Blueberries and cranberries are full of fiber and the Vitamin C necessary for a healthy immune system.

Apples are rich in Vitamins A and C, and the mineral potassium, making them a great supplement for dogs with heart disease.

Celery is a rich source of antioxidants, Vitamin A, Vitamin C, Vitamin K, and potassium. It is known to lower blood pressure, prevent age-related vision loss, and have anti-cancer properties.

Beets are high in antioxidants and are a good source of Vitamin C and manganese. Beets are also rich in folates, an important B vitamin for a healthy heart and normal tissue growth. They also contain the essential minerals iron, potassium, and magnesium.

Parsley contains high levels of the mineral potassium that is good for the heart, is rich in calcium needed for bones, and high in the Vitamin A that encourages good eye health. Parsley also helps your dog’s breath smell better.

Spinach is high in beta-carotenes, Vitamins A and C, and the antioxidants that increase immunity from disease.

Lettuce contains good fibers for a healthy digestive tract, breaks down cholesterol in your dog’s body leading to a healthy heart, and is rich in Omega-3 and Omega-6 fatty acids.

Vitamin A encourages good eye health and works for overall skin and coat health.

Vitamin D3 is important for healthy bone formation, boosts the immune system, and promotes proper muscle and nerve control.

Vitamin B12 is essential for energy

Vitamin E works to boost the immune system and protect your dog from disease. This vitamin is essential for maintaining a healthy skin and hair coat.

Zinc promotes cell growth and replication, skin function, metabolism of proteins and carbs, and assists in wound healing.

Manganese is essential for the metabolism of enzymes in your dog’s body, promotes healthy neurological functions, and increases bone development in puppies and traumatized animals.

Calcium regulates the heartbeat, is necessary for building bone and tooth tissue, and aids in blood clotting, muscle contraction, and nerve transmissions.

Niacin (Vitamin B3) aids in the metabolism of fats, carbohydrates and proteins in the body. It lowers cholesterol and helps with the synthesis of hormones, including testosterone and estrogen.

Finding a good, all-natural commercial dog food can be a trial if you shop at your local grocery or pet store. We recommend DOG for DOG manufactured devoid of the additives found in most commercial dog foods and free of corn, wheat and soy. DOG for DOG contains all of the vitamins, minerals, and other nutrients needed to keep your dog healthy and happy, and was recently awarded the Best New Product Award at the Global Pet Expo 2014. Additionally, when you buy one bag of DOG for DOG, another bag is donated to local and national animal shelters to help other dogs in need.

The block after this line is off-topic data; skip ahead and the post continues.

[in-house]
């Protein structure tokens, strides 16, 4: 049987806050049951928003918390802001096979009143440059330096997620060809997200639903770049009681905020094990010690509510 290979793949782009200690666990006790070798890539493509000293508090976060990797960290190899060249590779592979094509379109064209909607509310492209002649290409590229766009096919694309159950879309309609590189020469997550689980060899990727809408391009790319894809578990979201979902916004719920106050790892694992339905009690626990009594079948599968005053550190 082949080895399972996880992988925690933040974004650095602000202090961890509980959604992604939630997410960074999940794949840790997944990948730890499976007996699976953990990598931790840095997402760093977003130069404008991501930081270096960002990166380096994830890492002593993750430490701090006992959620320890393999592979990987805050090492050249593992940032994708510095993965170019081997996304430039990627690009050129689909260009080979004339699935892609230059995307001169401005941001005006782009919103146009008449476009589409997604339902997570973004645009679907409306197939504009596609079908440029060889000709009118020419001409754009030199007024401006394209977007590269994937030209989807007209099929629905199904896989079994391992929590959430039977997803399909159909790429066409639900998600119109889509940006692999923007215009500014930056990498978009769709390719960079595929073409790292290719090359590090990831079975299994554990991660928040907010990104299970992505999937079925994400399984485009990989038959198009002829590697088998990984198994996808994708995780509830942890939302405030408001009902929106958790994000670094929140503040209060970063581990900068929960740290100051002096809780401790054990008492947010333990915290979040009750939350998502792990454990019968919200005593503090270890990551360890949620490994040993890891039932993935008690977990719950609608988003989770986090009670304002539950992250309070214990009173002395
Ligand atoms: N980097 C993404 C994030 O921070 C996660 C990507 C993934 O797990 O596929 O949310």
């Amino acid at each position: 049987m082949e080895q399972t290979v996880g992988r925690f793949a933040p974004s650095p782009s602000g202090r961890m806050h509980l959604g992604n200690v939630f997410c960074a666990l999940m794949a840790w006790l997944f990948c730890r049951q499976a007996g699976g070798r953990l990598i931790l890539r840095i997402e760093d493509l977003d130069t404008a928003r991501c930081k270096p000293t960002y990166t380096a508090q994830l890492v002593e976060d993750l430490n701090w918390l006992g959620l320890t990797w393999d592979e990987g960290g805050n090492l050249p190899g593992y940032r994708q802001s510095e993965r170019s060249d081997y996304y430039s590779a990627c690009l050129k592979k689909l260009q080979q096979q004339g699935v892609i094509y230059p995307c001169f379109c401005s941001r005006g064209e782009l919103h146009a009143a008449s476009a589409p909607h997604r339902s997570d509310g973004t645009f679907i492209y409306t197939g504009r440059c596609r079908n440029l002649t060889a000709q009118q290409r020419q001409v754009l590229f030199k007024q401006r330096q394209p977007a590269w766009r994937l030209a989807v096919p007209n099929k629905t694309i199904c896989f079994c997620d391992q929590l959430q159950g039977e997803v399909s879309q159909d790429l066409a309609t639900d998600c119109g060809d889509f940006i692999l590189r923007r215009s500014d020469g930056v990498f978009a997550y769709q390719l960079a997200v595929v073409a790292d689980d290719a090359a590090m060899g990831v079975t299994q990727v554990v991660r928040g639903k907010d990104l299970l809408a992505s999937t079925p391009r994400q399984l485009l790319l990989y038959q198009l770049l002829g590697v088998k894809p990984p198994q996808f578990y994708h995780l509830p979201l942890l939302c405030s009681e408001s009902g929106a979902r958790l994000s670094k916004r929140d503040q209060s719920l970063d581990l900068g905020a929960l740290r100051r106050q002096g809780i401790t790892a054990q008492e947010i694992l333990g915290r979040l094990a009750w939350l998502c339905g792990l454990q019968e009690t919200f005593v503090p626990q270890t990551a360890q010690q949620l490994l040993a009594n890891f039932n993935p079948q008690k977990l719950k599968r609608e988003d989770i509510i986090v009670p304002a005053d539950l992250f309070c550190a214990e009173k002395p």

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How Nutrition Affects Your Developing Puppy03.18.14

You will need to make sure your puppy is eating the right amount of food at all times, because small young dogs are particularly susceptible to bouts of hypoglycemia – or low blood sugar. This condition, if left unchecked, can cause your puppy to suffer acute organ failure, go into a coma, and die.

When a puppy is born, its nutritional requirements consist mainly of mother’s milk. Newborn pups must consume colostrum (the mother dog’s first milk) within the first 12 to 24 hours after birth in order to receive the full benefits of her antibodies. These specialized cells in the immune system recognize organisms that invade the body and provide protection against disease. A healthy mother dog passes this special immunization to her puppies in her milk.

At around 3 weeks of age – a fairly early stage of puppy development – you can begin feeding your pup a bit of dry puppy food mixed with water in a thin gruel several times a day. Gradually reduce the water content of the gruel so that by 4 to 6 weeks of age your puppy will be eating as much dry food as she does mother’s milk. She will still be suckling on the mother until around 8 weeks of age when she is ready to be weaned and placed on solid food.

Most puppies grow to their full size in under a year, so they require a high-protein, all-natural diet with balanced Omega fatty acids to allow for developing coat, muscles and bones. Look for those products that are corn, wheat and soy-free to help stop any symptoms of food allergies before they begin.

Puppies of different sizes have different nutritional needs. For your medium-sized puppy – such as a Border Collie or Australian Shepherd – a high-quality puppy food is probably sufficient according to veterinary nutritionists. However, large or giant breed puppies, as well as the small and toy breeds, may need a size-specific diet to help them through all the stages of puppy development.

Large and giant breed puppies – like Labrador Retrievers, Great Danes, Saint Bernards, and Irish Wolfhounds – tend to grow extremely fast in their first year, with some dogs gaining 100 pounds in a matter of months. This rapid growth puts a huge strain on growing bones and developing muscles, causing these large dogs to suffer from serious orthopedic issues including hip dysplasia and arthritis as they age.

Traditionally, pet parents were urged to feed their large-breed puppies food high in fat and calories and to give calcium supplements to help their pups develop into big and strong dogs. Modern canine nutritionists have found that these types of foods actually increase your large puppy’s growth rate, causing her rapidly developing bones to become less dense, weaker, more porous, and more prone to degenerative conditions.